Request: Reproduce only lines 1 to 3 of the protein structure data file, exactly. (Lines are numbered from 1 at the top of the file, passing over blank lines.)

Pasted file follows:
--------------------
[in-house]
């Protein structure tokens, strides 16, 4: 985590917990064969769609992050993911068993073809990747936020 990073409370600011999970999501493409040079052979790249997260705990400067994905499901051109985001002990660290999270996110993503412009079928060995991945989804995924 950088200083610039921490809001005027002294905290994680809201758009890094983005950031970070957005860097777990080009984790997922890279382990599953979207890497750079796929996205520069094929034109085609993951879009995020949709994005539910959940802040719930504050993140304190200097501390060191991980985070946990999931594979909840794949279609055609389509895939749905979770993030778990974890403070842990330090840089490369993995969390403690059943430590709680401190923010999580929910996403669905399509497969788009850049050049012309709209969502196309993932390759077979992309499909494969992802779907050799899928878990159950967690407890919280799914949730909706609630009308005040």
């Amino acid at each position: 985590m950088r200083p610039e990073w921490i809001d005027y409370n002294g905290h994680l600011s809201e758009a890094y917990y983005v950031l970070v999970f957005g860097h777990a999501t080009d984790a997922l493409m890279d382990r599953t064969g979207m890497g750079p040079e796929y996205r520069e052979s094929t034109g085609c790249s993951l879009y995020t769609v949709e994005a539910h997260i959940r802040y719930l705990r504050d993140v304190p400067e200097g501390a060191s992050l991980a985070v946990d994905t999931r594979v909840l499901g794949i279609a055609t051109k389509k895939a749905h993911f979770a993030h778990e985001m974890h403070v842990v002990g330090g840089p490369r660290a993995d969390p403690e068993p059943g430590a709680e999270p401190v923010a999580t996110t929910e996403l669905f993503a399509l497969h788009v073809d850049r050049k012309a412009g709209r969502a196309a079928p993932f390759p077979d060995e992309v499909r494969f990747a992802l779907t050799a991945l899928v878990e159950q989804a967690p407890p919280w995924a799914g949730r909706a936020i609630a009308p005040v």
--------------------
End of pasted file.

[in-house]
């Protein structure tokens, strides 16, 4: 985590917990064969769609992050993911068993073809990747936020 990073409370600011999970999501493409040079052979790249997260705990400067994905499901051109985001002990660290999270996110993503412009079928060995991945989804995924 950088200083610039921490809001005027002294905290994680809201758009890094983005950031970070957005860097777990080009984790997922890279382990599953979207890497750079796929996205520069094929034109085609993951879009995020949709994005539910959940802040719930504050993140304190200097501390060191991980985070946990999931594979909840794949279609055609389509895939749905979770993030778990974890403070842990330090840089490369993995969390403690059943430590709680401190923010999580929910996403669905399509497969788009850049050049012309709209969502196309993932390759077979992309499909494969992802779907050799899928878990159950967690407890919280799914949730909706609630009308005040």
């Amino acid at each position: 985590m950088r200083p610039e990073w921490i809001d005027y409370n002294g905290h994680l600011s809201e758009a890094y917990y983005v950031l970070v999970f957005g860097h777990a999501t080009d984790a997922l493409m890279d382990r599953t064969g979207m890497g750079p040079e796929y996205r520069e052979s094929t034109g085609c790249s993951l879009y995020t769609v949709e994005a539910h997260i959940r802040y719930l705990r504050d993140v304190p400067e200097g501390a060191s992050l991980a985070v946990d994905t999931r594979v909840l499901g794949i279609a055609t051109k389509k895939a749905h993911f979770a993030h778990e985001m974890h403070v842990v002990g330090g840089p490369r660290a993995d969390p403690e068993p059943g430590a709680e999270p401190v923010a999580t996110t929910e996403l669905f993503a399509l497969h788009v073809d850049r050049k012309a412009g709209r969502a196309a079928p993932f390759p077979d060995e992309v499909r494969f990747a992802l779907t050799a991945l899928v878990e159950q989804a967690p407890p919280w995924a799914g949730r909706a936020i609630a009308p005040v």